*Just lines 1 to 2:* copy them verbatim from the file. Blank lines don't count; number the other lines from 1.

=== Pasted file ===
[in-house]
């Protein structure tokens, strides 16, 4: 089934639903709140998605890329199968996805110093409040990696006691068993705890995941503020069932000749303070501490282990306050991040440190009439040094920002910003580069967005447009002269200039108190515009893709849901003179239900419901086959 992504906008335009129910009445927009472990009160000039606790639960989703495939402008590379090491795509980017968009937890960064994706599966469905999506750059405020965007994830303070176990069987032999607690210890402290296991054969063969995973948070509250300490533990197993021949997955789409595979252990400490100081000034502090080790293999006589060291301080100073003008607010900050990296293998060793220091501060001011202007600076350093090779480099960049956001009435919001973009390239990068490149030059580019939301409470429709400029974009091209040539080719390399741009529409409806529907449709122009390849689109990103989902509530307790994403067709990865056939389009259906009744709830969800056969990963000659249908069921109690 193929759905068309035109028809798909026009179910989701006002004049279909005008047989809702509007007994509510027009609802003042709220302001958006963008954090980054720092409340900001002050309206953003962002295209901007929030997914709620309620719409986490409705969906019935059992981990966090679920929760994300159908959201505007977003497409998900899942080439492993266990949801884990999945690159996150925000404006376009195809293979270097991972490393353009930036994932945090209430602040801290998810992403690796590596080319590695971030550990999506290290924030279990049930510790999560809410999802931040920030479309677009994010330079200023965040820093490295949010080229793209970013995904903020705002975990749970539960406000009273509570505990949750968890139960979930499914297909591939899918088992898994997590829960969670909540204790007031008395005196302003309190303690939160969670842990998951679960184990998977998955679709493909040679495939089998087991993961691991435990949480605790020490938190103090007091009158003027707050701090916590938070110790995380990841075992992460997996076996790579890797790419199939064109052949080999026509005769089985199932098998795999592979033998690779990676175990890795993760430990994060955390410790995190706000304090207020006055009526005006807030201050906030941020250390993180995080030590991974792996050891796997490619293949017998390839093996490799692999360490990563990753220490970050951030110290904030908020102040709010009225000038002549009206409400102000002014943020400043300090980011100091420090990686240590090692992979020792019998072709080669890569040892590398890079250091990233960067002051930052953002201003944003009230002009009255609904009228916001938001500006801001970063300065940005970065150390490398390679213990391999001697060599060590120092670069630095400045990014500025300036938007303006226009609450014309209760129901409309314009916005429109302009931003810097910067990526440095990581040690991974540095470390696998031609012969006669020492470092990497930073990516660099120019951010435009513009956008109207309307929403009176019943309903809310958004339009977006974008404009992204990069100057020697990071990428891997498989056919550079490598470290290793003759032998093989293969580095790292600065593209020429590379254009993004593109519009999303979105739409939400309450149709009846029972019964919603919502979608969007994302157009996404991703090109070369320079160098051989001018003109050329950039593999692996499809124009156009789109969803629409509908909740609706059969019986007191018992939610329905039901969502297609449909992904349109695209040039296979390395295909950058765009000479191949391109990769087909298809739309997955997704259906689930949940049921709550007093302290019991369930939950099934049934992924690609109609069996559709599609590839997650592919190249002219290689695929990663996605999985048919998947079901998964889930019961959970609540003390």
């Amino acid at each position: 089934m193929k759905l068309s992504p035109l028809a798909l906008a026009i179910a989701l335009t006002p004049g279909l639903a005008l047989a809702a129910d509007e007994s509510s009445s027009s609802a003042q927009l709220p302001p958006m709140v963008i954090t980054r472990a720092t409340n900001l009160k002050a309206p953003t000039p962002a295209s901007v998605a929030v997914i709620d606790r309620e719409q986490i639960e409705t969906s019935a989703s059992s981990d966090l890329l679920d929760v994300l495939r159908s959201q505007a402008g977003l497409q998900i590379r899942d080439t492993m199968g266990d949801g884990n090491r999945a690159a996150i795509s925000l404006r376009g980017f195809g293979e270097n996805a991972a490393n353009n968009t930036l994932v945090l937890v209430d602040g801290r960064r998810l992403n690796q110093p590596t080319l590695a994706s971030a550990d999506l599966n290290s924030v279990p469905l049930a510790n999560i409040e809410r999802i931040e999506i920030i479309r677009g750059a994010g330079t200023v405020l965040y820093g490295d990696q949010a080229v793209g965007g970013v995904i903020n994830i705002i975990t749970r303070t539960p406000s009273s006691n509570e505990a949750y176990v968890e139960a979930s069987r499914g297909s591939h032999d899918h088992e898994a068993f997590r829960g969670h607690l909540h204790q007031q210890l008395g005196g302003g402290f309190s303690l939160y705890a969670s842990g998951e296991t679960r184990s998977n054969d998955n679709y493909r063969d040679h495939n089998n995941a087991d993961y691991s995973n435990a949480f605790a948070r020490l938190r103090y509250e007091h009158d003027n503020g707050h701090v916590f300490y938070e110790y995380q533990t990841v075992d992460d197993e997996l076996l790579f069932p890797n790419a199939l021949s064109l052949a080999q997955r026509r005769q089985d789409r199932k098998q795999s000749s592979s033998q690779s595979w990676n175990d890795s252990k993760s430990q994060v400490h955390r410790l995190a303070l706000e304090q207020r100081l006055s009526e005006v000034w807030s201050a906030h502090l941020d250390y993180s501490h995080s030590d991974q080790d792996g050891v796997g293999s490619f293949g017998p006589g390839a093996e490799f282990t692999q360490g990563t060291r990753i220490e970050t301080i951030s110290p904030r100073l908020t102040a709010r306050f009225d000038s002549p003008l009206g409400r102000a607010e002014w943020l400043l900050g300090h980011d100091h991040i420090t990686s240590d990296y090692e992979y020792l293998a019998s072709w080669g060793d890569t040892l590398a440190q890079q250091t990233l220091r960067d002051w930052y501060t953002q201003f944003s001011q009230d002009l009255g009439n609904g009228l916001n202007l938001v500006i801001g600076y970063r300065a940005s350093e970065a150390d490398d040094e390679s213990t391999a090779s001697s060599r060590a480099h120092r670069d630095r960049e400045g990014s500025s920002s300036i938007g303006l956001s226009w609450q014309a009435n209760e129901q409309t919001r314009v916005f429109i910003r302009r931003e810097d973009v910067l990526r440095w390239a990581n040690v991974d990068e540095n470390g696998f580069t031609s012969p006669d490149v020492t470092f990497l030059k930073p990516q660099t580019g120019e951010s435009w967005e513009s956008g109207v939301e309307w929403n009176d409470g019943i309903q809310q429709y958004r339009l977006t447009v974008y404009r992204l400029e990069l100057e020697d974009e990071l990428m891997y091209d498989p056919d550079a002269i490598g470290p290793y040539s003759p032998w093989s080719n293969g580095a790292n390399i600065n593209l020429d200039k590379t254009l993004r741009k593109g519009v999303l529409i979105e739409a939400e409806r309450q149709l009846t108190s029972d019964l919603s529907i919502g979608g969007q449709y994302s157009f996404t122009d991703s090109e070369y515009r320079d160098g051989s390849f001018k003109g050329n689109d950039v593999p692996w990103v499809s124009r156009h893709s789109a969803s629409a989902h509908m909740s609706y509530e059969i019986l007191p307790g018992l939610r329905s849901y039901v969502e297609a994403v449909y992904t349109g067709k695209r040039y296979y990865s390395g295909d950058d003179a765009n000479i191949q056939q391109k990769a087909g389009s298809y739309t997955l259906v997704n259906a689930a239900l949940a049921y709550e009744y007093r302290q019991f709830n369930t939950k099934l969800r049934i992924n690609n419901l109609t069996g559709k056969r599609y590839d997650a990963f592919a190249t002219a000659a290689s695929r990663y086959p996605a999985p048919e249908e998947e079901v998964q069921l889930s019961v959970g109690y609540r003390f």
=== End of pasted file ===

[in-house]
């Protein structure tokens, strides 16, 4: 089934639903709140998605890329199968996805110093409040990696006691068993705890995941503020069932000749303070501490282990306050991040440190009439040094920002910003580069967005447009002269200039108190515009893709849901003179239900419901086959 992504906008335009129910009445927009472990009160000039606790639960989703495939402008590379090491795509980017968009937890960064994706599966469905999506750059405020965007994830303070176990069987032999607690210890402290296991054969063969995973948070509250300490533990197993021949997955789409595979252990400490100081000034502090080790293999006589060291301080100073003008607010900050990296293998060793220091501060001011202007600076350093090779480099960049956001009435919001973009390239990068490149030059580019939301409470429709400029974009091209040539080719390399741009529409409806529907449709122009390849689109990103989902509530307790994403067709990865056939389009259906009744709830969800056969990963000659249908069921109690 193929759905068309035109028809798909026009179910989701006002004049279909005008047989809702509007007994509510027009609802003042709220302001958006963008954090980054720092409340900001002050309206953003962002295209901007929030997914709620309620719409986490409705969906019935059992981990966090679920929760994300159908959201505007977003497409998900899942080439492993266990949801884990999945690159996150925000404006376009195809293979270097991972490393353009930036994932945090209430602040801290998810992403690796590596080319590695971030550990999506290290924030279990049930510790999560809410999802931040920030479309677009994010330079200023965040820093490295949010080229793209970013995904903020705002975990749970539960406000009273509570505990949750968890139960979930499914297909591939899918088992898994997590829960969670909540204790007031008395005196302003309190303690939160969670842990998951679960184990998977998955679709493909040679495939089998087991993961691991435990949480605790020490938190103090007091009158003027707050701090916590938070110790995380990841075992992460997996076996790579890797790419199939064109052949080999026509005769089985199932098998795999592979033998690779990676175990890795993760430990994060955390410790995190706000304090207020006055009526005006807030201050906030941020250390993180995080030590991974792996050891796997490619293949017998390839093996490799692999360490990563990753220490970050951030110290904030908020102040709010009225000038002549009206409400102000002014943020400043300090980011100091420090990686240590090692992979020792019998072709080669890569040892590398890079250091990233960067002051930052953002201003944003009230002009009255609904009228916001938001500006801001970063300065940005970065150390490398390679213990391999001697060599060590120092670069630095400045990014500025300036938007303006226009609450014309209760129901409309314009916005429109302009931003810097910067990526440095990581040690991974540095470390696998031609012969006669020492470092990497930073990516660099120019951010435009513009956008109207309307929403009176019943309903809310958004339009977006974008404009992204990069100057020697990071990428891997498989056919550079490598470290290793003759032998093989293969580095790292600065593209020429590379254009993004593109519009999303979105739409939400309450149709009846029972019964919603919502979608969007994302157009996404991703090109070369320079160098051989001018003109050329950039593999692996499809124009156009789109969803629409509908909740609706059969019986007191018992939610329905039901969502297609449909992904349109695209040039296979390395295909950058765009000479191949391109990769087909298809739309997955997704259906689930949940049921709550007093302290019991369930939950099934049934992924690609109609069996559709599609590839997650592919190249002219290689695929990663996605999985048919998947079901998964889930019961959970609540003390």